- Visual and Performing Arts
Slice of a Life
As the popularity of cradle-to-grave biographies has decreased, the demand for so-called “slice-of-life” biographies has grown. This kind of biographical work is tricky and requires particular writing skills. Biographers of highly successful slice-of-life books will talk about their strategies and share tips about how to shape the narrative.
Moderator: Will Swift. Panelists: Joseph Lelyveld, Candice Millard, Patty O’Toole.
Controversy: What Kind to Court, What to Avoid
“Banned in Boston” used to also mean a boost in book sales. Controversy generates media attention—but also foreseeable perils. Biographers whose books have either disclosed controversial information about their subjects or who were controversial themselves discuss their experiences.
Moderator: Deirdre David. Panelists: Debby Applegate, Kitty Kelley, and Ike Williams.
Beyond the Book Review
Experienced authors know well that researching, writing, and selling a book is only half the battle. Getting your book known to readers in this new digital world is a whole different challenge, and one that now (in all but a few cases) falls squarely on the shoulders of the writer.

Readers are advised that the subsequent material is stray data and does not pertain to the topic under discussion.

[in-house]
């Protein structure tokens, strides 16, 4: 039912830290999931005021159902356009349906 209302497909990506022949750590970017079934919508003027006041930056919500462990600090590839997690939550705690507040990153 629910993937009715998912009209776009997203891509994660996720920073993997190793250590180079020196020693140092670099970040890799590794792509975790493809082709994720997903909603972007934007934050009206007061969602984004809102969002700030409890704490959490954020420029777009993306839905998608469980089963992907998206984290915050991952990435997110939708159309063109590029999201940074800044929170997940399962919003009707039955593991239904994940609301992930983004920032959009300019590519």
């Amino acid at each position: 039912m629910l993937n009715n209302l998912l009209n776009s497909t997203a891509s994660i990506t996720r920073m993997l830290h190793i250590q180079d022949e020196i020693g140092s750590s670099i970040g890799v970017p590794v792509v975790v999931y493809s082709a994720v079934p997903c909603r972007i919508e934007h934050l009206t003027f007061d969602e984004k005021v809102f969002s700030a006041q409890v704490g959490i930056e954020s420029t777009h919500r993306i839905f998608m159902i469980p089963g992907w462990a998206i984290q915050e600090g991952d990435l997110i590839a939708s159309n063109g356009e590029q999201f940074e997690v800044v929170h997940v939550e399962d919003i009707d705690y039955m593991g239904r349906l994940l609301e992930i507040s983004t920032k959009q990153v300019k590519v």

Moderator: Lisa Napoli. Panelists: Andrew Albanese, Rachel Cass, Marjorie Kehe, and Taryn Roeder.
Off the Page and Onto the Stage, Screen, and Broadcast
Biographers discuss the opportunities and challenges of producing an original biography in media other than the printed page and of adapting biography to film, theater, opera, and radio.
Moderator: Cathryn Keller. Panelists: Kate Clifford Larson, and James Reston Jr.
The Birth of a Biography
An agent, an editor, and a publicity expert take us inside a publishing house, demystifying the process through which a biography is acquired, shaped, assembled, and sent out into the marketplace
Moderator: Beverly Gray. Panelists: Gayatri Patnaik, Wendy Strothman, and Lissa Warren.
Biography and Style
A dialogue between James Atlas and Patricia Bosworth about breaking all the rules of biography and making it work anyway.
Whose Lives Matter, and Who Should Be Writing Them
In biography, as in history and current affairs, the lives of people of color and disenfranchised figures are given short shrift. Biography offers a unique opportunity to correct this imbalance, but it also raises issues of what has come to be known as “cultural appropriation” – can a biographer write effectively and accurately about a race, a culture, an ethnicity not his own? Must such an effort ultimately end in misunderstanding, or can it lend a fresh perspective?